Blue vervain, also known as marsh vervain, is a clump forming herbaceous perennial native to most of the United States where it grows in moist soils such as wet meadows, river bottoms, marshes, and ditches. It is a member of the verbena family, Verbenaceae, that also includes teak and lantana. The plant is erect, may branch in the upper half, and forms colonies by means of slow growing rhizomes and self-seeding. The stems are red or green, four angled, and bear narrow leaves six inches long and one inch across. Each leaf is conspicuously veined and has coarsely toothed margins. The small purple flowers are produced atop terminal stems in densely packed inflorescenes that look like candelabra and open a few at a time from bottom to top over a long bloom time. The flowers attract many different insects including bees and butterflies, and the seeds that follow attract songbirds. Blue vervain is an excellent choice for the wettest and middle part of a rain garden but also does well in drier areas and is drought tolerant once established. Plants may be short lived. The generic name, Verbena, is the Latin word meaning leafy branch or twig and refers to the leaves and twigs of some plants used in sacred ceremonies. The specific epithet, hastata, is the Latin word meaning spear-bearing and refers to the presence of the spear-shaped leaves.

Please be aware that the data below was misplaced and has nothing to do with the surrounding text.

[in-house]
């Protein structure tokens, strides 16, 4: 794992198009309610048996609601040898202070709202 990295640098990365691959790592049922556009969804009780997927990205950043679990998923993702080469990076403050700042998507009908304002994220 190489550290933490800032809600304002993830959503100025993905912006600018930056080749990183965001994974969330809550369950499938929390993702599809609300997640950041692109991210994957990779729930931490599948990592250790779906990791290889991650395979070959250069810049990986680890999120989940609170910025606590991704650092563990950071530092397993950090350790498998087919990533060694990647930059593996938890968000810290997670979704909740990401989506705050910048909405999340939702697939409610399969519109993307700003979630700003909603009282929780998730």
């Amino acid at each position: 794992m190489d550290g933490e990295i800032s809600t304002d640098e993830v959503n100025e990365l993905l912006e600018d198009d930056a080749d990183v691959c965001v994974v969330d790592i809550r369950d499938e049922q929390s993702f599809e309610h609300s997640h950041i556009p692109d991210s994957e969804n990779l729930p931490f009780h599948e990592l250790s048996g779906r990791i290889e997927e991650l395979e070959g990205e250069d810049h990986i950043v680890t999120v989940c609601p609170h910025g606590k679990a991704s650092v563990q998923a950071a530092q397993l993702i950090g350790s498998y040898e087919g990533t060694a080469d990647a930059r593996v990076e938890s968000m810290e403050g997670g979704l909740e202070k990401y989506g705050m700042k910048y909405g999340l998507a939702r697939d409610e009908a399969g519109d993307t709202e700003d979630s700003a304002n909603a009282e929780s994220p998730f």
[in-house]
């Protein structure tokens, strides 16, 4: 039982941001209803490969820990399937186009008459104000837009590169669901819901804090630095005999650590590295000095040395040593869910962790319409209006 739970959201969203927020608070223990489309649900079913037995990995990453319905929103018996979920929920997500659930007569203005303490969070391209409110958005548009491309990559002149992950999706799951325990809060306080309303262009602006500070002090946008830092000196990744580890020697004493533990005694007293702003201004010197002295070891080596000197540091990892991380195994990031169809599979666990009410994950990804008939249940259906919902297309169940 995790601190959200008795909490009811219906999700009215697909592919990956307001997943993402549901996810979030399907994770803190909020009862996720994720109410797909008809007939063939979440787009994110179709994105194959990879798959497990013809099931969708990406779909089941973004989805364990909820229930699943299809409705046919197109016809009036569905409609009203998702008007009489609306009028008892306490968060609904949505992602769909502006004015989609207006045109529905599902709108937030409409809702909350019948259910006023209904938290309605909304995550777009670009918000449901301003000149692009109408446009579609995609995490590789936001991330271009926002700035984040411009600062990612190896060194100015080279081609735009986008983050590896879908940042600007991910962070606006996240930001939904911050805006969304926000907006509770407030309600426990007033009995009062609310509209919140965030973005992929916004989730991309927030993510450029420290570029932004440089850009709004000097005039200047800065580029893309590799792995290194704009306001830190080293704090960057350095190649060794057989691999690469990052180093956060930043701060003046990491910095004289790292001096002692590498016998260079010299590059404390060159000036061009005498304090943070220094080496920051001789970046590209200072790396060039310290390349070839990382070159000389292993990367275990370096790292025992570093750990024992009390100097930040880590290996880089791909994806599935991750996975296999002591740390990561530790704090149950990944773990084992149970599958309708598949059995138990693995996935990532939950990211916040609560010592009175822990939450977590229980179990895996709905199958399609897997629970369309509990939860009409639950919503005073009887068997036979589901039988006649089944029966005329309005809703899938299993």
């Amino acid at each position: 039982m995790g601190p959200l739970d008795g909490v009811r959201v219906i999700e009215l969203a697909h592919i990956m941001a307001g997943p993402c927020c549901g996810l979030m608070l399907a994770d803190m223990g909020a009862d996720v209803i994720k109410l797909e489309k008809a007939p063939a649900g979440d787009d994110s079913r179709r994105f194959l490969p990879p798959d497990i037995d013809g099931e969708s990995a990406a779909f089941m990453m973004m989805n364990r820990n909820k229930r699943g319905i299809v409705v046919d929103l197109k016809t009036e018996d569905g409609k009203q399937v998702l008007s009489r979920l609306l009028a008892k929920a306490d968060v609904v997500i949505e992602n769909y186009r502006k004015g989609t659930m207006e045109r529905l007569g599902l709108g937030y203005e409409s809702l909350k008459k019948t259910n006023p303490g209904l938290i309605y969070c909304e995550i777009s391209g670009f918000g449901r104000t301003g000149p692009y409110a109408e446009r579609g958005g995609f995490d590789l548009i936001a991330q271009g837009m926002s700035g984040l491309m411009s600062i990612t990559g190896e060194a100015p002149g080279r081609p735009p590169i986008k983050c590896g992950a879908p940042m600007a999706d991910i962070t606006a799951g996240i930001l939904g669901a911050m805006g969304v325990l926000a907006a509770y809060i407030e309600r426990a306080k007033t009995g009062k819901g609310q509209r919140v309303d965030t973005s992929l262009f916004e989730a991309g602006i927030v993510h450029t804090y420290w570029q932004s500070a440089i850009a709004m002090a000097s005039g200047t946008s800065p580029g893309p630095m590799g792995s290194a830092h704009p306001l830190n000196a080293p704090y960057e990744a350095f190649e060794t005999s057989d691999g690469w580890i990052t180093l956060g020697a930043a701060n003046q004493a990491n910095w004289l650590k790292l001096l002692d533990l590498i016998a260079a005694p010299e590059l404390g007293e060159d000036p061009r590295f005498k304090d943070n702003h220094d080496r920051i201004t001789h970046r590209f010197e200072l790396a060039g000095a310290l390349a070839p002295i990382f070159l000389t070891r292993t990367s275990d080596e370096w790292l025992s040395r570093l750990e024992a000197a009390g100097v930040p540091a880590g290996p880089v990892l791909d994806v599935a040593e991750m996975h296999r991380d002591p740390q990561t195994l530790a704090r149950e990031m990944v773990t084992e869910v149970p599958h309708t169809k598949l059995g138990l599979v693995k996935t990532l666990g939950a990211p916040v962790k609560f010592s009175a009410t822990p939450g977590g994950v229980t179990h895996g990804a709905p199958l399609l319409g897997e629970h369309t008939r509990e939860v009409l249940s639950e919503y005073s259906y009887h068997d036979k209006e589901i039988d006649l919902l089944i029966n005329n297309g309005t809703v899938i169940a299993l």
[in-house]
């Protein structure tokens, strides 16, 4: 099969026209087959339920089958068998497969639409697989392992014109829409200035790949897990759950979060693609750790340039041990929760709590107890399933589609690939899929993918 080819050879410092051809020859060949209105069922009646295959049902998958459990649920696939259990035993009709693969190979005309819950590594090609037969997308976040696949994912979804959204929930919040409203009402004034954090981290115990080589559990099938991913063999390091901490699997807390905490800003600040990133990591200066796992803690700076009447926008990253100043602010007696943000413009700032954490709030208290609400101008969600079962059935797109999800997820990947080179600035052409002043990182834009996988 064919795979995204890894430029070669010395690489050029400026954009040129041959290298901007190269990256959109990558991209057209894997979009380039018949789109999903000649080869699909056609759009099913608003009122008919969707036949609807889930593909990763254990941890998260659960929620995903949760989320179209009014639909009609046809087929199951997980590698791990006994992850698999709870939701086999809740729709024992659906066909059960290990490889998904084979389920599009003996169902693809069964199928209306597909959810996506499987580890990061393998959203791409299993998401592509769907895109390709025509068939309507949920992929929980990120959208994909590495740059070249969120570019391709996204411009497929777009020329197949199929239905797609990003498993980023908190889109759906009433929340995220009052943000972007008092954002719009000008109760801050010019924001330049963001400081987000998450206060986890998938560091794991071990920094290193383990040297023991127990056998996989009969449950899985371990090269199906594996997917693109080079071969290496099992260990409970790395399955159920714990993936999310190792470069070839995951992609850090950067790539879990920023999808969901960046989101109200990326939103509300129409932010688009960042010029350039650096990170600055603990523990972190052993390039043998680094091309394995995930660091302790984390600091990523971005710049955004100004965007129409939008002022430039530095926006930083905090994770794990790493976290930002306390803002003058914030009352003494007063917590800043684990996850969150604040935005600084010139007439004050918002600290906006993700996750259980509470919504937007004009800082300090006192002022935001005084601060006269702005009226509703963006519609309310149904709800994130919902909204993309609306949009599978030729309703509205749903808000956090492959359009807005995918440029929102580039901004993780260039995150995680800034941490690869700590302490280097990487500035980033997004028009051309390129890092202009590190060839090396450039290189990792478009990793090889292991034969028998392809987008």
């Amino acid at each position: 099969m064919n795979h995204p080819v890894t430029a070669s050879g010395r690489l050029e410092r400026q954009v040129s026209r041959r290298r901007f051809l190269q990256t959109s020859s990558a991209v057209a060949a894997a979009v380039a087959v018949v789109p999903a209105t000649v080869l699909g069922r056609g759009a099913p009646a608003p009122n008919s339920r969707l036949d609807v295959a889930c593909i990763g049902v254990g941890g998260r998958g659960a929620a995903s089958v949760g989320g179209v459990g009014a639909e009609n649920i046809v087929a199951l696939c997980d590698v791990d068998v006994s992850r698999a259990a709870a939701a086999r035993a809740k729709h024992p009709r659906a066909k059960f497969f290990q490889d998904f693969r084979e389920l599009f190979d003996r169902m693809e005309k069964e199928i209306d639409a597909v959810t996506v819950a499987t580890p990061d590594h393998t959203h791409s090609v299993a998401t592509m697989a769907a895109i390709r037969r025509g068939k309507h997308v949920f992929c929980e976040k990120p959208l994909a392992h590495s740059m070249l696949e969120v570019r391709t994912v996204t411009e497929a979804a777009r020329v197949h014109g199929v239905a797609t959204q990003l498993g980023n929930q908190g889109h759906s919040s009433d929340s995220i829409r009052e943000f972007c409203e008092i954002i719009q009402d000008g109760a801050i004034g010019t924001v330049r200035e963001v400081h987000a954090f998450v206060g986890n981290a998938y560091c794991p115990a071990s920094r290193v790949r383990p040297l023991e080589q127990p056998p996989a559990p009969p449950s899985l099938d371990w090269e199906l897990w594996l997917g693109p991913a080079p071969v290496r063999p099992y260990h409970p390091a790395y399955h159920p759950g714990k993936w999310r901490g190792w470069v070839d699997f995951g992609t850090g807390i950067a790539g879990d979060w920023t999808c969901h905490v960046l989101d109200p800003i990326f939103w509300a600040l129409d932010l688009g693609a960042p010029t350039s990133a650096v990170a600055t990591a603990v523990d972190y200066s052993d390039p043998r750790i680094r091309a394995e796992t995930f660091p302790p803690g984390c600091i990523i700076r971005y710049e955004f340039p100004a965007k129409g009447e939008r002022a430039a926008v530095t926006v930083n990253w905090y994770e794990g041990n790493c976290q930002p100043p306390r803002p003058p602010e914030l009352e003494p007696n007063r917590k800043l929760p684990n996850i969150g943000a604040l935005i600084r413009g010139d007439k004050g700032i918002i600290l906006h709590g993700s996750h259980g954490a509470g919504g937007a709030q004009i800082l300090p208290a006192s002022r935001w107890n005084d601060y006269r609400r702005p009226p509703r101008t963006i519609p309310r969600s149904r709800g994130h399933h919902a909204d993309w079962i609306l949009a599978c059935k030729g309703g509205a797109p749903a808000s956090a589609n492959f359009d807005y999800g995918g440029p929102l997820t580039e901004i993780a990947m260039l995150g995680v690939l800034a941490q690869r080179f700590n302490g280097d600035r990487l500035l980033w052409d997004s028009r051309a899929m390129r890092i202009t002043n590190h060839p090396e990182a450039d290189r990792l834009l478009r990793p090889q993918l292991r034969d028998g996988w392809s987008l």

Type: Herbaceous perennial
Bloom: Small purple flowers are produced on densely packed candelabra-like inflorescences over a long bloom period is summer
Size: 2-6′ H x 1-2.5′ W
Light: Full sun to part shade
Soil: Fertile, wet to moist
Care: Low maintenance
Hardiness: Zones 3-8
Pests and Diseases: None of significance
Propagation: Seed, division
Companion Plants: Bonset (Eupatorium perfoliatum), bottle gentian (Gentiana andrewsii), cardinal flower (Lobelia cardinalis), swamp milkweed (Asclepias incarnate).